• 1 Tbsp. hot water
  • 1 Tbsp. fresh lemon juice 
  • 1/4 tsp. salt
  • 1/4 tsp. freshly ground black pepper
  • 1/4 tsp. Penzey's Northwoods seasoning blend (optional) 


  1. Preheat oven to 450F.
  2. Slice the zucchini in half, lengthwise. Using a small spoon (I used a 1 tsp. measuring spoon) scoop out the flesh of the zucchini, leaving a 1/4 inch shell.
  3. Spray a baking dish with cooking spray. 
  4. Place the basil, ricotta, parsley, mint, Parmesan, water, lemon juice, salt and pepper in a food processor. Pulse 5-10 times until the herbs are chopped and the other ingredients are incorporated.
  5. Scoop the ricotta mixture into the zucchini shells, pressing gently. Sprinkle with seasoning blend and place in the baking dish.
  6. Bake for 20 minutes.
  7. Let cool for 5 minutes and enjoy!

Tuesday, February 5, 2013

Chicken Sausage, Potatoes, and Brussels Sprouts with Pesto

I love any meal that has roasted Brussels sprouts!

2 Tbsp. olive oil
4 links Italian sausage (I used an organic chicken and sun-dried tomato sausage)
4 medium sized Yukon gold potatoes, cut into 1-inch chunks
3/4 lb..Brussels sprouts, outer leaves removed and sliced in half lengthwise
1 c. pesto (see this post for a quick and easy pesto recipe!)


  1. Preheat the oven to 400F. 
  2. Place the sausages, potatoes, and Brussels sprouts on a baking sheet. Pour on the olive oil and sprinkle with 1 tsp. salt and 1/2 tsp. pepper. Mix thoroughly with your hands.
  3. Bake for 25-30 minutes until the potatoes and brussels sprouts are beginning to brown. 
  4. Let cool for five minutes, then slice the sausages in 1/4-inch thick rounds. 
  5. Place the sliced sausages, potatoes, and Brussels sprouts in a large bowl. Add the pesto and toss to combine. 
  6. Enjoy!

Monday, February 4, 2013

Arugula Couscous Salad with Pomegranate Vinaigrette


4 c. arugula,
1 c. cooked couscous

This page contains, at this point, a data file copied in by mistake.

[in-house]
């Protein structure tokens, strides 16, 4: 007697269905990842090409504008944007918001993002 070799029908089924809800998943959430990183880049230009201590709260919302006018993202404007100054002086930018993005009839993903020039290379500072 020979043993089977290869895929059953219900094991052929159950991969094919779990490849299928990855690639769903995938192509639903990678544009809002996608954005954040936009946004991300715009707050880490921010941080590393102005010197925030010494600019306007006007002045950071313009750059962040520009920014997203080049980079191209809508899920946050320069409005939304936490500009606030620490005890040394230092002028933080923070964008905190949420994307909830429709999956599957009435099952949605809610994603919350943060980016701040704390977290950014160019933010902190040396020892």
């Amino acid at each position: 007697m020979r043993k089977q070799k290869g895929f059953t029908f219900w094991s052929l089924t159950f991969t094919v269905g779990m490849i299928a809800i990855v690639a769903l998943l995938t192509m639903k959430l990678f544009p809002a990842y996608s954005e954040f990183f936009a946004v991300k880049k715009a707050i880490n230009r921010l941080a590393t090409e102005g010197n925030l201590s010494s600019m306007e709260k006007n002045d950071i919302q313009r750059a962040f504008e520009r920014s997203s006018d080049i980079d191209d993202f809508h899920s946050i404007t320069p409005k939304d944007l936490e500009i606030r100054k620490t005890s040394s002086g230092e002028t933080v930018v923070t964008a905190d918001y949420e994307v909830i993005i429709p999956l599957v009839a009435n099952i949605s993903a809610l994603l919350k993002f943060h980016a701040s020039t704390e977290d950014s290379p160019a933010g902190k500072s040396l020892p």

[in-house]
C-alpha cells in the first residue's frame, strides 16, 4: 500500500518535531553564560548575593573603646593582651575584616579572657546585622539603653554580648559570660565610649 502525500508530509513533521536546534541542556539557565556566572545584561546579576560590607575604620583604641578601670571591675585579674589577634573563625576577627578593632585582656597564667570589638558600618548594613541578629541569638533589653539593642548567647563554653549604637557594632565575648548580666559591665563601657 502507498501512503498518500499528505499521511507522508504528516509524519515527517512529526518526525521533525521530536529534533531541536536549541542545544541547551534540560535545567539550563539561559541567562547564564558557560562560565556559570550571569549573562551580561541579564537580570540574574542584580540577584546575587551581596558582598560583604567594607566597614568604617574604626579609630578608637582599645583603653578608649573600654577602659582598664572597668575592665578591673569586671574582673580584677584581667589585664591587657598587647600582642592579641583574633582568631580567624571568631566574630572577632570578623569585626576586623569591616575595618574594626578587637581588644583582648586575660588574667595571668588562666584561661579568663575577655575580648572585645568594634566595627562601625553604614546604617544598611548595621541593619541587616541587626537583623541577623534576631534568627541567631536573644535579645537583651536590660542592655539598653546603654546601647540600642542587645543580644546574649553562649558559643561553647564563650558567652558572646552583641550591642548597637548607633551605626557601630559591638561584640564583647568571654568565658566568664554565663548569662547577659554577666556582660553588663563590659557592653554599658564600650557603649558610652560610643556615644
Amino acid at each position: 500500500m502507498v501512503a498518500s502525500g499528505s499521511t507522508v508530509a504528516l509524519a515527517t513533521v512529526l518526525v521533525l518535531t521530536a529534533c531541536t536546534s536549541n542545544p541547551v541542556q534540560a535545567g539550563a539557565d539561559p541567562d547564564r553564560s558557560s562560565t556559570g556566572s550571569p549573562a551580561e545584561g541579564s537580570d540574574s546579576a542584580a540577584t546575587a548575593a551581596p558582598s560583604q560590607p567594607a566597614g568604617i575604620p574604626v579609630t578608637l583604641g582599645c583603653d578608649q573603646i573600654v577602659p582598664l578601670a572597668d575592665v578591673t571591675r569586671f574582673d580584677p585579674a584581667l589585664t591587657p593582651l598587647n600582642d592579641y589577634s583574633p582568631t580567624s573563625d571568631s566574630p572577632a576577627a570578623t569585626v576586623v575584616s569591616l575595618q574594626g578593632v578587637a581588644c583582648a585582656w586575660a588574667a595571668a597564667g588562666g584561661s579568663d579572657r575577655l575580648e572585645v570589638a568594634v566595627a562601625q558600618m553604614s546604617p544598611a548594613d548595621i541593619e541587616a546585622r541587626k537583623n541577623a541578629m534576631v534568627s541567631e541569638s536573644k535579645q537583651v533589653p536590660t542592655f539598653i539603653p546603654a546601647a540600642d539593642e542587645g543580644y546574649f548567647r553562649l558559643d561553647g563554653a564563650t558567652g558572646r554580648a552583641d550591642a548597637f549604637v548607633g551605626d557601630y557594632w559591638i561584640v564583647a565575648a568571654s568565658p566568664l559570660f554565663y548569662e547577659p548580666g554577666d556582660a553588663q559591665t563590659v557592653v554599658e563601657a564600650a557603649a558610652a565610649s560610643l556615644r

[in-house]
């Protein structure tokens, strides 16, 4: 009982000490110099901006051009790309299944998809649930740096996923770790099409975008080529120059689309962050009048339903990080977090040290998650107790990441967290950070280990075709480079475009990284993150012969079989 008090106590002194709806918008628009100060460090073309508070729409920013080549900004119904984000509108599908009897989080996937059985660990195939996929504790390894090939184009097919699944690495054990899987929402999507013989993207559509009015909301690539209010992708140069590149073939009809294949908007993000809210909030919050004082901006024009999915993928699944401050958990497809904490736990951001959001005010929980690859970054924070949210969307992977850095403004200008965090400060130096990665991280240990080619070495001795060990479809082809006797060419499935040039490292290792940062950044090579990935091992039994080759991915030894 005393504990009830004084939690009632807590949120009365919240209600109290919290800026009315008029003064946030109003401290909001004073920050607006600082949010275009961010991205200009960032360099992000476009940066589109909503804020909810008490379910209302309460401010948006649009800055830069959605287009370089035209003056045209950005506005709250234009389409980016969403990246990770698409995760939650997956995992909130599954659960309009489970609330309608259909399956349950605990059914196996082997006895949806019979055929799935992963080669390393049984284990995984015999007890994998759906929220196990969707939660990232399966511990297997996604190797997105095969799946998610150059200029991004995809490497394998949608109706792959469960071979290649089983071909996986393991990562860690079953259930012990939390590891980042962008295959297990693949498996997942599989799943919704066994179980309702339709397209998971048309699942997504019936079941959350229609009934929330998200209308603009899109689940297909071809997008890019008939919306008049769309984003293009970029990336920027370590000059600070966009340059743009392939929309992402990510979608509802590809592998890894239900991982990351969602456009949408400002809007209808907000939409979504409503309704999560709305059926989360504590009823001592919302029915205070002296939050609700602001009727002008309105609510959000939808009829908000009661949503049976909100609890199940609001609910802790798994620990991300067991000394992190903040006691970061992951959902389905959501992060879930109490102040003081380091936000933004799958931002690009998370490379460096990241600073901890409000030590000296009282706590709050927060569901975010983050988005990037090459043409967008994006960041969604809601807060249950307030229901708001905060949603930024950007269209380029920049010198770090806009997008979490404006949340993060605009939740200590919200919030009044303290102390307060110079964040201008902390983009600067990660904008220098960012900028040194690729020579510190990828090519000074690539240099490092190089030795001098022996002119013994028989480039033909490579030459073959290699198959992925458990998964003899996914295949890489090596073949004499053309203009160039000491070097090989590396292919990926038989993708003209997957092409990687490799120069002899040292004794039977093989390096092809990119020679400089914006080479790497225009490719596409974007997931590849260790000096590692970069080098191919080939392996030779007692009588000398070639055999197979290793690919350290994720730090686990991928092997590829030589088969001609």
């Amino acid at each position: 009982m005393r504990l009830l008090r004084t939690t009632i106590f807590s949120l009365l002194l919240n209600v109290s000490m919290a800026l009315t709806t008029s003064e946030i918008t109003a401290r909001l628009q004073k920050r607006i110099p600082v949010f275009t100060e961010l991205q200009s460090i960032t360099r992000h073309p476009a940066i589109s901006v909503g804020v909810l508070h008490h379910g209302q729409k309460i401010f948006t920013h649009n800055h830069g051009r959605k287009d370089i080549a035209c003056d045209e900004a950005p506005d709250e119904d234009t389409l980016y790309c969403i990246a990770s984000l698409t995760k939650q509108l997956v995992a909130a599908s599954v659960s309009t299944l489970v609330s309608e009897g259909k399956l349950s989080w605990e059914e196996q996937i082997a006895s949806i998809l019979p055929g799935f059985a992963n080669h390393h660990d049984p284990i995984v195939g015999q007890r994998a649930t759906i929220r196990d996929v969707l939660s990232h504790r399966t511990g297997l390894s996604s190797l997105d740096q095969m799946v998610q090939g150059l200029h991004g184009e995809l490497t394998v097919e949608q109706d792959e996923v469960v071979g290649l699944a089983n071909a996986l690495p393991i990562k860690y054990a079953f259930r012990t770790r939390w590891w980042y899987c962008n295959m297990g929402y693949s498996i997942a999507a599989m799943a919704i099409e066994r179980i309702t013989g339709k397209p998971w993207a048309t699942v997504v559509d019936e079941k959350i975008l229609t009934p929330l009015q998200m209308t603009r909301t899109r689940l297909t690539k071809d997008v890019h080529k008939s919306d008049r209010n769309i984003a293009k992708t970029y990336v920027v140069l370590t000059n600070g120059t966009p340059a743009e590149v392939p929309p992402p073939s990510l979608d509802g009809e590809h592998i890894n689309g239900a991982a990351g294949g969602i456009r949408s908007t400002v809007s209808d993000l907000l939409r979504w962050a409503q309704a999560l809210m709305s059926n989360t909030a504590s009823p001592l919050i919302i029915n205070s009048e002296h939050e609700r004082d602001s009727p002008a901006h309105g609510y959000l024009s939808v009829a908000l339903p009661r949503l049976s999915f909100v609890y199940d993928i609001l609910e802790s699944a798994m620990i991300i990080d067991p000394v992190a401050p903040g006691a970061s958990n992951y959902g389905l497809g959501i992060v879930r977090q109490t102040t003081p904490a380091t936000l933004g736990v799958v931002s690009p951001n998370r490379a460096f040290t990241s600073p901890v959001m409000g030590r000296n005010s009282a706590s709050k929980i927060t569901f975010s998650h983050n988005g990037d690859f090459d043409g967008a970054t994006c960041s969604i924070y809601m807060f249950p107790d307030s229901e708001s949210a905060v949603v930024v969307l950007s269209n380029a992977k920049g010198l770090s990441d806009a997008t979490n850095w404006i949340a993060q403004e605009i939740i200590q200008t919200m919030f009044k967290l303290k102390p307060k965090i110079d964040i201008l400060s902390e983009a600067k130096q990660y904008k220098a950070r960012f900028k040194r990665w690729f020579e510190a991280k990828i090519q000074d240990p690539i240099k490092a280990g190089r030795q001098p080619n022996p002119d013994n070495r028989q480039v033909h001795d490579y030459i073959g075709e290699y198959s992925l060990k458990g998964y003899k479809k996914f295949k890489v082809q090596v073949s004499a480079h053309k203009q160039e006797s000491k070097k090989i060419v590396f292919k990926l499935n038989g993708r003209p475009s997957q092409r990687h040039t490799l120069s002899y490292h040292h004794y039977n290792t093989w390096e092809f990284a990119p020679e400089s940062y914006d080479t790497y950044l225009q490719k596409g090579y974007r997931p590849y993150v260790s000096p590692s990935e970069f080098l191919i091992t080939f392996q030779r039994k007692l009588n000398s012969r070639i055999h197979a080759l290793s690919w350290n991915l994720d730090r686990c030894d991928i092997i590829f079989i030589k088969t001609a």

2 Tbsp. toasted almonds.

2 Tbsp. pomegranate balsamic vinegar (mine is from Kalamazoo Olive Company )
1 Tbsp. white wine vinegar
1/4 c. olive oil
salt and pepper.


Mix salad ingredients together in large bowl. Whisk dressing ingredients together and pour over salad.

Simple but tasty!

Sunday, February 3, 2013

Baking Soda = Clean Oven Door

I recently ran the self-cleaning cycle on my oven. It got the inside of the oven perfectly clean, except for the glass on the door, which was still covered with brown and black spots and streaks. I found this tip online to clean the door and it worked great!

1. Combine 1/4 cup of baking soda and 1 Tbsp. of water to create a thick paste.

2. Cover the oven door with the paste (I used my pastry brush to spread it over the glass.)

3. Leave it alone for 30 minutes.

4. Wash off the paste - using a sponge with a textured side for scrubbing will ensure that everything is removed.

That's it!

Tuesday, January 1, 2013

Celebrate the New Year with Some Homemade Mozzarella

I received a cheese-making kit for Christmas, and since today is my last day off before heading back to work, I decided to try it out.

It couldn't be easier to make fresh mozzarella. You start by heating a gallon of milk and citric acid in a large pot. The acid helps move along the process of separating the curds (solids) in the milk from the whey (liquid). After the milk has heated for a few minutes, you add in rennet, which causes the milk to clot and separates the curds. The curds are removed from the whey, formed into a solid mass, then heated and stretched. Altogether, the process took about 30 minutes. I'm definitely doing this again!

If you're interested in a cheese-making kit, mine was from